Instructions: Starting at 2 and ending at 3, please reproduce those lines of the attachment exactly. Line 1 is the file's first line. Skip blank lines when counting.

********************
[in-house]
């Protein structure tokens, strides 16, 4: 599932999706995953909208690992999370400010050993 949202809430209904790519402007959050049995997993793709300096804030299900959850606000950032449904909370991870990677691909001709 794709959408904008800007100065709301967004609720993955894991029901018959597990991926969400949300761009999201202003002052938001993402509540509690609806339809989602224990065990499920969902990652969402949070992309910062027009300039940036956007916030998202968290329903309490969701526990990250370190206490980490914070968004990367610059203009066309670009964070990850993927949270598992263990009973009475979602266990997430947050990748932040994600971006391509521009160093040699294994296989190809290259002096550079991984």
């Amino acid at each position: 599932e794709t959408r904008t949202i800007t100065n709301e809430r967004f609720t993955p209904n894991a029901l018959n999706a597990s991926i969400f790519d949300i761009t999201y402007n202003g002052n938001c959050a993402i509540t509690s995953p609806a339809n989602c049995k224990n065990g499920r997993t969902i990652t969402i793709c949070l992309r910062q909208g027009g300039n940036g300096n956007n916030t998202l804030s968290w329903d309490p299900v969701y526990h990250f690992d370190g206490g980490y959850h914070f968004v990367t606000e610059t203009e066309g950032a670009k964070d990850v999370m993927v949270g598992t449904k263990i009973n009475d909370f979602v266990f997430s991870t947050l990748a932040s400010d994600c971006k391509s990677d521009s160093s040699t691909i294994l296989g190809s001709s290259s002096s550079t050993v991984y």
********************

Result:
């Protein structure tokens, strides 16, 4: 599932999706995953909208690992999370400010050993 949202809430209904790519402007959050049995997993793709300096804030299900959850606000950032449904909370991870990677691909001709 794709959408904008800007100065709301967004609720993955894991029901018959597990991926969400949300761009999201202003002052938001993402509540509690609806339809989602224990065990499920969902990652969402949070992309910062027009300039940036956007916030998202968290329903309490969701526990990250370190206490980490914070968004990367610059203009066309670009964070990850993927949270598992263990009973009475979602266990997430947050990748932040994600971006391509521009160093040699294994296989190809290259002096550079991984």
């Amino acid at each position: 599932e794709t959408r904008t949202i800007t100065n709301e809430r967004f609720t993955p209904n894991a029901l018959n999706a597990s991926i969400f790519d949300i761009t999201y402007n202003g002052n938001c959050a993402i509540t509690s995953p609806a339809n989602c049995k224990n065990g499920r997993t969902i990652t969402i793709c949070l992309r910062q909208g027009g300039n940036g300096n956007n916030t998202l804030s968290w329903d309490p299900v969701y526990h990250f690992d370190g206490g980490y959850h914070f968004v990367t606000e610059t203009e066309g950032a670009k964070d990850v999370m993927v949270g598992t449904k263990i009973n009475d909370f979602v266990f997430s991870t947050l990748a932040s400010d994600c971006k391509s990677d521009s160093s040699t691909i294994l296989g190809s001709s290259s002096s550079t050993v991984y």